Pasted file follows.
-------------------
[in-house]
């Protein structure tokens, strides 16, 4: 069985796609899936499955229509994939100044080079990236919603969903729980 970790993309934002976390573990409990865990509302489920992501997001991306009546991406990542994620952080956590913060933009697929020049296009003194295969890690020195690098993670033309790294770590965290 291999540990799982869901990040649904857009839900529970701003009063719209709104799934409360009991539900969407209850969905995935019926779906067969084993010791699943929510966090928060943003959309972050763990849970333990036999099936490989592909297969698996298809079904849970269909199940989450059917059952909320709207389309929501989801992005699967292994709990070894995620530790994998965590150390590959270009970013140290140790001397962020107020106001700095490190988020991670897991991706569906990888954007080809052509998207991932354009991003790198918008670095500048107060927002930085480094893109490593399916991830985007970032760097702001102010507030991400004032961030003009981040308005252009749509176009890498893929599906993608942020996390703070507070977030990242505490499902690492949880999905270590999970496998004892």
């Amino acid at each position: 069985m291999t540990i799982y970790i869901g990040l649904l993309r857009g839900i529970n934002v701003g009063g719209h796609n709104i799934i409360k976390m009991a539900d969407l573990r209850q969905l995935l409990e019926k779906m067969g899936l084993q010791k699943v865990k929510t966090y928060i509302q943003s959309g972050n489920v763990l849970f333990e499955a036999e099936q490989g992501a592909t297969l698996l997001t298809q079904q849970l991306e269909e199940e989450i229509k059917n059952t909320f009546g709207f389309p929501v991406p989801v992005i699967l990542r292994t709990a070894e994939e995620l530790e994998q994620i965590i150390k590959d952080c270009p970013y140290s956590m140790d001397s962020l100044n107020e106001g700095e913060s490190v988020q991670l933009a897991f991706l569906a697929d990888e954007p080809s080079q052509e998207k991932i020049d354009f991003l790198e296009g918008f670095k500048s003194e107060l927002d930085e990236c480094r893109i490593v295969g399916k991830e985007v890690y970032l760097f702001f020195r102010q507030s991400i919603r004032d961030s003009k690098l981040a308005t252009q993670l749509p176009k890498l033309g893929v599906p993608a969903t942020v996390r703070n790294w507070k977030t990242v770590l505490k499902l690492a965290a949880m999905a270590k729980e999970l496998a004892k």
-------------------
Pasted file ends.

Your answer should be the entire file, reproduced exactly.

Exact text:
[in-house]
């Protein structure tokens, strides 16, 4: 069985796609899936499955229509994939100044080079990236919603969903729980 970790993309934002976390573990409990865990509302489920992501997001991306009546991406990542994620952080956590913060933009697929020049296009003194295969890690020195690098993670033309790294770590965290 291999540990799982869901990040649904857009839900529970701003009063719209709104799934409360009991539900969407209850969905995935019926779906067969084993010791699943929510966090928060943003959309972050763990849970333990036999099936490989592909297969698996298809079904849970269909199940989450059917059952909320709207389309929501989801992005699967292994709990070894995620530790994998965590150390590959270009970013140290140790001397962020107020106001700095490190988020991670897991991706569906990888954007080809052509998207991932354009991003790198918008670095500048107060927002930085480094893109490593399916991830985007970032760097702001102010507030991400004032961030003009981040308005252009749509176009890498893929599906993608942020996390703070507070977030990242505490499902690492949880999905270590999970496998004892």
């Amino acid at each position: 069985m291999t540990i799982y970790i869901g990040l649904l993309r857009g839900i529970n934002v701003g009063g719209h796609n709104i799934i409360k976390m009991a539900d969407l573990r209850q969905l995935l409990e019926k779906m067969g899936l084993q010791k699943v865990k929510t966090y928060i509302q943003s959309g972050n489920v763990l849970f333990e499955a036999e099936q490989g992501a592909t297969l698996l997001t298809q079904q849970l991306e269909e199940e989450i229509k059917n059952t909320f009546g709207f389309p929501v991406p989801v992005i699967l990542r292994t709990a070894e994939e995620l530790e994998q994620i965590i150390k590959d952080c270009p970013y140290s956590m140790d001397s962020l100044n107020e106001g700095e913060s490190v988020q991670l933009a897991f991706l569906a697929d990888e954007p080809s080079q052509e998207k991932i020049d354009f991003l790198e296009g918008f670095k500048s003194e107060l927002d930085e990236c480094r893109i490593v295969g399916k991830e985007v890690y970032l760097f702001f020195r102010q507030s991400i919603r004032d961030s003009k690098l981040a308005t252009q993670l749509p176009k890498l033309g893929v599906p993608a969903t942020v996390r703070n790294w507070k977030t990242v770590l505490k499902l690492a965290a949880m999905a270590k729980e999970l496998a004892k």